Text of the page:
President Biden requested the IMLS budget for FY2024 be increased to $294.8 million for supporting libraries and museums through a post-pandemic landscape. Significantly, this budget maintains $211 million in funding for LSTA, including $180 million for the Grants to States program.
Continued advocacy by ACRL and ALA is vital each year to ensure that the recent IMLS funding increases continue in order to support equitable and innovative library services.
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Network neutrality is the principle that internet service providers should treat all data equally and should not discriminate or provide preference to any data regardless of its source, content, or destination. Whether legislation is needed to ensure this kind of access has become a focal point in the debate over telecommunications reform. Those opposed to access mandates claim that such action goes against the long-standing policy to keep the Internet as free as possible from regulation and argue that the state of the internet before this attempted regulation has allowed for commercial innovation and growth.
In 2015, the Obama Administration asked the Federal Communications Commission (FCC) to rule in favor of net neutrality by reclassifying broadband as a common carrier under Title II of the Communications Act of 1934 and Section 706 of the Telecommunications Act of 1996. In February 2015, the FCC approved reclassifying high-speed internet as a telecommunications service rather than an information one, subjecting providers to regulation. In December 2017, the FCC voted in favor of repealing these policies, 3–2, along party lines. In a March 2017 letter to the FCC before the repeal vote, ACRL joined with several other associations in asserting that, “preserving the unimpeded flow of information over the public internet and ensuring equitable access for all people is critical to our nation’s social, cultural, educational, and economic well-being.” In February 2018, ALA again affirmed that “Net Neutrality is essential to the promotion and practice of intellectual freedom and the free exercise of democracy.” More extensive background on net neutrality issues can found in the links to more information provided below.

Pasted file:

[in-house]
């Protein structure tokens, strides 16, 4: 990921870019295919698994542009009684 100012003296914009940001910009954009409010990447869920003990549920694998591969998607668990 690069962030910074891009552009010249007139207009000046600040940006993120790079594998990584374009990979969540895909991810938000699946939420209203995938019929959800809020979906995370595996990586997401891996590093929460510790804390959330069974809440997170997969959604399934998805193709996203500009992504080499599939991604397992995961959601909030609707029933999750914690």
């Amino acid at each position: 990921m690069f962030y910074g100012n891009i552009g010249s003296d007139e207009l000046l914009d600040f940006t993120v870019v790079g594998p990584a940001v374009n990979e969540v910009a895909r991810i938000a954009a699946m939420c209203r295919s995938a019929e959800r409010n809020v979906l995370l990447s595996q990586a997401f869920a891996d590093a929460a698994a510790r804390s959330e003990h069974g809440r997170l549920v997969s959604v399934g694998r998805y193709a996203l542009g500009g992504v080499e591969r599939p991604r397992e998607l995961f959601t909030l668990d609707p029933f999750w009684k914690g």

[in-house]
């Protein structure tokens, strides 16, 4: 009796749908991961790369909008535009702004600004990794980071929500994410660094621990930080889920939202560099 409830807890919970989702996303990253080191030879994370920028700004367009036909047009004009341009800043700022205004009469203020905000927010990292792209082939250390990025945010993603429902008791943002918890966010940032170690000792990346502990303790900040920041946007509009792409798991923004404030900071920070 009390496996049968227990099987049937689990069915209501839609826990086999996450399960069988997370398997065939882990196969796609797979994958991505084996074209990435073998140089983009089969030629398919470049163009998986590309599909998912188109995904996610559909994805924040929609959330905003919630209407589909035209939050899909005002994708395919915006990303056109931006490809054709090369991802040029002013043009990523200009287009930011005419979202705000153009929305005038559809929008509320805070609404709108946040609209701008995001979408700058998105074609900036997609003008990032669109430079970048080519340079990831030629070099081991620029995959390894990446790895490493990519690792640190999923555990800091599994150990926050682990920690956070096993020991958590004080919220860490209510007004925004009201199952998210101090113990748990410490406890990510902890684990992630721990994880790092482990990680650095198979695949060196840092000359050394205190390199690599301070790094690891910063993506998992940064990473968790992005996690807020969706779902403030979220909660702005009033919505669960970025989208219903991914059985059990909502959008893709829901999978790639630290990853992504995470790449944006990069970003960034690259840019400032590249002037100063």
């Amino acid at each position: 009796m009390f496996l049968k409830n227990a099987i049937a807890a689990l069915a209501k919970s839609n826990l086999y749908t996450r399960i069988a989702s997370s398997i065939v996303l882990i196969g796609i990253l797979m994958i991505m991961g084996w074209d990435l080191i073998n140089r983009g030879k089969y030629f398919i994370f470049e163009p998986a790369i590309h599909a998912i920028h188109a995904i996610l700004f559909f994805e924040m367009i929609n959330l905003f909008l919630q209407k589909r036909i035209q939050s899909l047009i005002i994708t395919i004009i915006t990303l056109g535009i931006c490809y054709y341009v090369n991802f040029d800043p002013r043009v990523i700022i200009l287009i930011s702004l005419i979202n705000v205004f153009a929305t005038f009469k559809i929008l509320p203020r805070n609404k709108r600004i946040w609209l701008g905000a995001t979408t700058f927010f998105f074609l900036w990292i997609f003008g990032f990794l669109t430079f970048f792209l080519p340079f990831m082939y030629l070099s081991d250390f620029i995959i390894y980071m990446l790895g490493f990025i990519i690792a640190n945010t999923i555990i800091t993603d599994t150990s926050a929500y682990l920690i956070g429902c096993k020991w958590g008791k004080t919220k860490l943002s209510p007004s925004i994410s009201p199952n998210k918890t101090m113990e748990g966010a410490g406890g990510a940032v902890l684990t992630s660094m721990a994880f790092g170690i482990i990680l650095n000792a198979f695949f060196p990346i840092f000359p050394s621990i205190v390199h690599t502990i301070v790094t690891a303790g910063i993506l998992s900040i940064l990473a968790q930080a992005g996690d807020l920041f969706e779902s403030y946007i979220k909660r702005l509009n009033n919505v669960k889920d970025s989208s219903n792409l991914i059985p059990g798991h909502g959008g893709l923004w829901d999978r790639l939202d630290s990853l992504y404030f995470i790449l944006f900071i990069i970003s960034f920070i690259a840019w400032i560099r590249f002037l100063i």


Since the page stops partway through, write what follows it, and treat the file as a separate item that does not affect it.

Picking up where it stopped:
In July 2021, President Biden called on the FCC to restore net neutrality rules in an executive order. Jessica Rosenworcel was confirmed by the Senate as FCC chairwoman in December 2021 and has signaled renewed interest in the issue. On January 28, 2022, a U.S. Court of Appeals upheld California’s net neutrality law, saying the 2017 decision by the FCC to reverse federal internet protections could not bar state action. In July 2022, Senator Ed Markey (D-MA) introduced a bill to make net neutrality a federal law. Biden’s other nominee to the FCC, Gigi Sohn, was not confirmed in 2022. Sohn was reintroduced as a nominee in 2023 but has withdrawn their nomination leaving the FCC deadlocked.